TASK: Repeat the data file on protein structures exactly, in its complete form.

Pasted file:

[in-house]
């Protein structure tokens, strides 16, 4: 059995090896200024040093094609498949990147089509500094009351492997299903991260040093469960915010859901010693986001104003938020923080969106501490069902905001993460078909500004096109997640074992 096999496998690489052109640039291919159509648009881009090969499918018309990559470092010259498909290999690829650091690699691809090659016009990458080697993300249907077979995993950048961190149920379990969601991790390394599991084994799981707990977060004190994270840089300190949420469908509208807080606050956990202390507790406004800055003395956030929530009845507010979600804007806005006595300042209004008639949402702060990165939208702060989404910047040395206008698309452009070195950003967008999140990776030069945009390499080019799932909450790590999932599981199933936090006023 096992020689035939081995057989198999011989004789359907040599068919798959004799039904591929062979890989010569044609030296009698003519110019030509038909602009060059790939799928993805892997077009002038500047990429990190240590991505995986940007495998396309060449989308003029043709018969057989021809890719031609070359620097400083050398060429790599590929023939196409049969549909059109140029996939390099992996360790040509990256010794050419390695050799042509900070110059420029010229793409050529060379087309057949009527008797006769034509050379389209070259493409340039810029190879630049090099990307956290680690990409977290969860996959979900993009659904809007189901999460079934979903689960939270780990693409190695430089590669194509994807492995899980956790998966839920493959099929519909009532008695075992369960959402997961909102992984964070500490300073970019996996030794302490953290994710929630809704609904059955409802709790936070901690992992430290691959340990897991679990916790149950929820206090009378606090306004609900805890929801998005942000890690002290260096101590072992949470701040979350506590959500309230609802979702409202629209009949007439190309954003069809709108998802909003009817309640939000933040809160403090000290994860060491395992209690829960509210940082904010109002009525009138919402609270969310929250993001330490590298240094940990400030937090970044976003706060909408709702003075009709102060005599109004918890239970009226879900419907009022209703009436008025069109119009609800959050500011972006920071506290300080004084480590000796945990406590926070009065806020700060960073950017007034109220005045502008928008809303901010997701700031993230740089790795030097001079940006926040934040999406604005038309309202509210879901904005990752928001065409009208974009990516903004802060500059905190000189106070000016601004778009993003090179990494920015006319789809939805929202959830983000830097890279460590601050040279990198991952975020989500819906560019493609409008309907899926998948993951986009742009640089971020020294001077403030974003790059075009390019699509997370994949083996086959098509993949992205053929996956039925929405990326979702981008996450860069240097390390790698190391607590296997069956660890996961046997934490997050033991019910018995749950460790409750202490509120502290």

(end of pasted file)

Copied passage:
[in-house]
């Protein structure tokens, strides 16, 4: 059995090896200024040093094609498949990147089509500094009351492997299903991260040093469960915010859901010693986001104003938020923080969106501490069902905001993460078909500004096109997640074992 096999496998690489052109640039291919159509648009881009090969499918018309990559470092010259498909290999690829650091690699691809090659016009990458080697993300249907077979995993950048961190149920379990969601991790390394599991084994799981707990977060004190994270840089300190949420469908509208807080606050956990202390507790406004800055003395956030929530009845507010979600804007806005006595300042209004008639949402702060990165939208702060989404910047040395206008698309452009070195950003967008999140990776030069945009390499080019799932909450790590999932599981199933936090006023 096992020689035939081995057989198999011989004789359907040599068919798959004799039904591929062979890989010569044609030296009698003519110019030509038909602009060059790939799928993805892997077009002038500047990429990190240590991505995986940007495998396309060449989308003029043709018969057989021809890719031609070359620097400083050398060429790599590929023939196409049969549909059109140029996939390099992996360790040509990256010794050419390695050799042509900070110059420029010229793409050529060379087309057949009527008797006769034509050379389209070259493409340039810029190879630049090099990307956290680690990409977290969860996959979900993009659904809007189901999460079934979903689960939270780990693409190695430089590669194509994807492995899980956790998966839920493959099929519909009532008695075992369960959402997961909102992984964070500490300073970019996996030794302490953290994710929630809704609904059955409802709790936070901690992992430290691959340990897991679990916790149950929820206090009378606090306004609900805890929801998005942000890690002290260096101590072992949470701040979350506590959500309230609802979702409202629209009949007439190309954003069809709108998802909003009817309640939000933040809160403090000290994860060491395992209690829960509210940082904010109002009525009138919402609270969310929250993001330490590298240094940990400030937090970044976003706060909408709702003075009709102060005599109004918890239970009226879900419907009022209703009436008025069109119009609800959050500011972006920071506290300080004084480590000796945990406590926070009065806020700060960073950017007034109220005045502008928008809303901010997701700031993230740089790795030097001079940006926040934040999406604005038309309202509210879901904005990752928001065409009208974009990516903004802060500059905190000189106070000016601004778009993003090179990494920015006319789809939805929202959830983000830097890279460590601050040279990198991952975020989500819906560019493609409008309907899926998948993951986009742009640089971020020294001077403030974003790059075009390019699509997370994949083996086959098509993949992205053929996956039925929405990326979702981008996450860069240097390390790698190391607590296997069956660890996961046997934490997050033991019910018995749950460790409750202490509120502290």